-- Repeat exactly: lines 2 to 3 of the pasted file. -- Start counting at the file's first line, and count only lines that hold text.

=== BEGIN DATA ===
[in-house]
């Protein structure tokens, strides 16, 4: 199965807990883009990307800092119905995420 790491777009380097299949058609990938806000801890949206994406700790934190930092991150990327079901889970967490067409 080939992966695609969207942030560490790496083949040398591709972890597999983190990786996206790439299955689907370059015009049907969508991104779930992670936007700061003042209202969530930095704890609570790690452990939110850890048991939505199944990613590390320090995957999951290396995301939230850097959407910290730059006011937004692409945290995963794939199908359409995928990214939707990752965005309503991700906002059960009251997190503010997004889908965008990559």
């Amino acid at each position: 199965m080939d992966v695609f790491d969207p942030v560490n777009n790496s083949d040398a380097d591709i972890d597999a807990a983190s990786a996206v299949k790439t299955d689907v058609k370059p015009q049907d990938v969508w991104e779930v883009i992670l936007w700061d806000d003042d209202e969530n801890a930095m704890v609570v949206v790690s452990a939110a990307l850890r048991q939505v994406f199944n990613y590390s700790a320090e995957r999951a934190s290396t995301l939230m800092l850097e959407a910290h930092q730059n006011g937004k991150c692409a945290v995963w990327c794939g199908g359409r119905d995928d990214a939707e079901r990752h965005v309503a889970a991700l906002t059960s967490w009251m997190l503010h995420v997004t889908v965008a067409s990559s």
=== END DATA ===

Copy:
């Protein structure tokens, strides 16, 4: 199965807990883009990307800092119905995420 790491777009380097299949058609990938806000801890949206994406700790934190930092991150990327079901889970967490067409 080939992966695609969207942030560490790496083949040398591709972890597999983190990786996206790439299955689907370059015009049907969508991104779930992670936007700061003042209202969530930095704890609570790690452990939110850890048991939505199944990613590390320090995957999951290396995301939230850097959407910290730059006011937004692409945290995963794939199908359409995928990214939707990752965005309503991700906002059960009251997190503010997004889908965008990559």
């Amino acid at each position: 199965m080939d992966v695609f790491d969207p942030v560490n777009n790496s083949d040398a380097d591709i972890d597999a807990a983190s990786a996206v299949k790439t299955d689907v058609k370059p015009q049907d990938v969508w991104e779930v883009i992670l936007w700061d806000d003042d209202e969530n801890a930095m704890v609570v949206v790690s452990a939110a990307l850890r048991q939505v994406f199944n990613y590390s700790a320090e995957r999951a934190s290396t995301l939230m800092l850097e959407a910290h930092q730059n006011g937004k991150c692409a945290v995963w990327c794939g199908g359409r119905d995928d990214a939707e079901r990752h965005v309503a889970a991700l906002t059960s967490w009251m997190l503010h995420v997004t889908v965008a067409s990559s």